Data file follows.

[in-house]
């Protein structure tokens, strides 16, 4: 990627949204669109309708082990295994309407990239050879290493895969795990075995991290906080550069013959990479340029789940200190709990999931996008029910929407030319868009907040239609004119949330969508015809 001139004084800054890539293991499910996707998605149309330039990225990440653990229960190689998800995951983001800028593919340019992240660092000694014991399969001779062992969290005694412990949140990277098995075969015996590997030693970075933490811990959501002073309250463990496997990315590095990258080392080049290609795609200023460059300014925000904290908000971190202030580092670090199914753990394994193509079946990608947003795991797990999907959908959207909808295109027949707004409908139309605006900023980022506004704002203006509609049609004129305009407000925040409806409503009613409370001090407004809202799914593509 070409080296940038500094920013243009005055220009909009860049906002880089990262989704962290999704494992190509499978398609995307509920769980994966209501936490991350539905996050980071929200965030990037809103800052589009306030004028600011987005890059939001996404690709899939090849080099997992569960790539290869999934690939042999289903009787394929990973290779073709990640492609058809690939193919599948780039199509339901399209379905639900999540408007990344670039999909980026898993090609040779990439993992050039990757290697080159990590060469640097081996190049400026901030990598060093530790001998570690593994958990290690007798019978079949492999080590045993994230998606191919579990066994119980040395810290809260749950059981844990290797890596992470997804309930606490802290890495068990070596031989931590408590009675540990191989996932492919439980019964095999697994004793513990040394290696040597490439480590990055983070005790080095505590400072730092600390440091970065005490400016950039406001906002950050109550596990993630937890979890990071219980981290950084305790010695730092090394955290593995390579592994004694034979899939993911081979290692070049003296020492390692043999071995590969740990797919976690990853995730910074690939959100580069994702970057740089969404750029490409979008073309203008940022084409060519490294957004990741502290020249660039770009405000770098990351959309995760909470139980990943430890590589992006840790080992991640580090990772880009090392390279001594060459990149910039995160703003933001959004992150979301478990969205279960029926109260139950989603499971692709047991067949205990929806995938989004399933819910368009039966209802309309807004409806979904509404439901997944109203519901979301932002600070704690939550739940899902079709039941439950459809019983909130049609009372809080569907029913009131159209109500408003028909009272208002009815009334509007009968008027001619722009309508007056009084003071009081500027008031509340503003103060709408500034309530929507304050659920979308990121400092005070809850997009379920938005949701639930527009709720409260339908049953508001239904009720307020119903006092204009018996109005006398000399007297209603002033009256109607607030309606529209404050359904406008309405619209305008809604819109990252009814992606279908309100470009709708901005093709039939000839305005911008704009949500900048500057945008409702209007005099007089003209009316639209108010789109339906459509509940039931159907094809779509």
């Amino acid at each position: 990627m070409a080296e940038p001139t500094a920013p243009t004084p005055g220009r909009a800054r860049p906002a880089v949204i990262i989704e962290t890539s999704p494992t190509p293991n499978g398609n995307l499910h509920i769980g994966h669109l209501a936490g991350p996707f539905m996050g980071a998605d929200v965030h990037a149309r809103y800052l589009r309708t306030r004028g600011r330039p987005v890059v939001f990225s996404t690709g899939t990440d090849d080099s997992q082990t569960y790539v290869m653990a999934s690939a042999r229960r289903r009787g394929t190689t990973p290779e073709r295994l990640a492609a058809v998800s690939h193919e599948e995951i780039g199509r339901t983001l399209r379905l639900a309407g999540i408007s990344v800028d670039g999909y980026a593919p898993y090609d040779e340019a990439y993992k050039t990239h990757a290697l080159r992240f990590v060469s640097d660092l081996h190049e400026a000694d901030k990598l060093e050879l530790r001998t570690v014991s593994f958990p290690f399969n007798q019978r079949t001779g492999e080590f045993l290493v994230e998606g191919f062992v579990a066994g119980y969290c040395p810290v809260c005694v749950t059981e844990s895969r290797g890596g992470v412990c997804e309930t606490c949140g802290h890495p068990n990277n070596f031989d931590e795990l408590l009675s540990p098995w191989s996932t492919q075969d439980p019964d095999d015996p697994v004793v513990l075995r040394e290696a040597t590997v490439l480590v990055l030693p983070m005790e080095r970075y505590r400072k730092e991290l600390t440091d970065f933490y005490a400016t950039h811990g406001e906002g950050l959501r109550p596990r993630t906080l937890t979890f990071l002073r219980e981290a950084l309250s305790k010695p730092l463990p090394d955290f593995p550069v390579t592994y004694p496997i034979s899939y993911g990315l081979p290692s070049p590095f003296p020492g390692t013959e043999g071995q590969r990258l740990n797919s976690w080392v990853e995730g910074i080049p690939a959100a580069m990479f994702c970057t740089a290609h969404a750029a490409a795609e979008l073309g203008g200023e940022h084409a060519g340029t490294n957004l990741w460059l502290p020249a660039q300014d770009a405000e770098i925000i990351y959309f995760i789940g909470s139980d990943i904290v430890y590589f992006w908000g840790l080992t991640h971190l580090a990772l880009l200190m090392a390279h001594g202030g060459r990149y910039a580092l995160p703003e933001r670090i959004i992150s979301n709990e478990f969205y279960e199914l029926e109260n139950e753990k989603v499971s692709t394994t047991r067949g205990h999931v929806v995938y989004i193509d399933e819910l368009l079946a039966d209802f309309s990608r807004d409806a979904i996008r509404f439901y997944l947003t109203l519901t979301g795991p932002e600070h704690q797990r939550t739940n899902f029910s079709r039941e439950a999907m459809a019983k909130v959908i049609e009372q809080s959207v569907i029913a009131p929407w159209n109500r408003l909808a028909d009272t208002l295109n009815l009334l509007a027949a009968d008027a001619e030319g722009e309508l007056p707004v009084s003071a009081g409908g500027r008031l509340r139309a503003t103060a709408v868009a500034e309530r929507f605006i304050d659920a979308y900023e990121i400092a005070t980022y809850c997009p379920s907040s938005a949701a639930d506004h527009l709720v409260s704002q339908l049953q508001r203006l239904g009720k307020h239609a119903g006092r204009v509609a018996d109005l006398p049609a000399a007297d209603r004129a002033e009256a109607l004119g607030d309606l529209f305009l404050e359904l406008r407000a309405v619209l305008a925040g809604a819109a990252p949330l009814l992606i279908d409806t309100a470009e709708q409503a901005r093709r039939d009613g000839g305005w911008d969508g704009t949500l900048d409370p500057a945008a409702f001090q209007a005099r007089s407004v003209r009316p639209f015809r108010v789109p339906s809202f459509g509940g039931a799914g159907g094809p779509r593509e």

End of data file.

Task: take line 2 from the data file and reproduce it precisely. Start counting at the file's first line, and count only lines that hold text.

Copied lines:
């Protein structure tokens, strides 16, 4: 990627949204669109309708082990295994309407990239050879290493895969795990075995991290906080550069013959990479340029789940200190709990999931996008029910929407030319868009907040239609004119949330969508015809 001139004084800054890539293991499910996707998605149309330039990225990440653990229960190689998800995951983001800028593919340019992240660092000694014991399969001779062992969290005694412990949140990277098995075969015996590997030693970075933490811990959501002073309250463990496997990315590095990258080392080049290609795609200023460059300014925000904290908000971190202030580092670090199914753990394994193509079946990608947003795991797990999907959908959207909808295109027949707004409908139309605006900023980022506004704002203006509609049609004129305009407000925040409806409503009613409370001090407004809202799914593509 070409080296940038500094920013243009005055220009909009860049906002880089990262989704962290999704494992190509499978398609995307509920769980994966209501936490991350539905996050980071929200965030990037809103800052589009306030004028600011987005890059939001996404690709899939090849080099997992569960790539290869999934690939042999289903009787394929990973290779073709990640492609058809690939193919599948780039199509339901399209379905639900999540408007990344670039999909980026898993090609040779990439993992050039990757290697080159990590060469640097081996190049400026901030990598060093530790001998570690593994958990290690007798019978079949492999080590045993994230998606191919579990066994119980040395810290809260749950059981844990290797890596992470997804309930606490802290890495068990070596031989931590408590009675540990191989996932492919439980019964095999697994004793513990040394290696040597490439480590990055983070005790080095505590400072730092600390440091970065005490400016950039406001906002950050109550596990993630937890979890990071219980981290950084305790010695730092090394955290593995390579592994004694034979899939993911081979290692070049003296020492390692043999071995590969740990797919976690990853995730910074690939959100580069994702970057740089969404750029490409979008073309203008940022084409060519490294957004990741502290020249660039770009405000770098990351959309995760909470139980990943430890590589992006840790080992991640580090990772880009090392390279001594060459990149910039995160703003933001959004992150979301478990969205279960029926109260139950989603499971692709047991067949205990929806995938989004399933819910368009039966209802309309807004409806979904509404439901997944109203519901979301932002600070704690939550739940899902079709039941439950459809019983909130049609009372809080569907029913009131159209109500408003028909009272208002009815009334509007009968008027001619722009309508007056009084003071009081500027008031509340503003103060709408500034309530929507304050659920979308990121400092005070809850997009379920938005949701639930527009709720409260339908049953508001239904009720307020119903006092204009018996109005006398000399007297209603002033009256109607607030309606529209404050359904406008309405619209305008809604819109990252009814992606279908309100470009709708901005093709039939000839305005911008704009949500900048500057945008409702209007005099007089003209009316639209108010789109339906459509509940039931159907094809779509």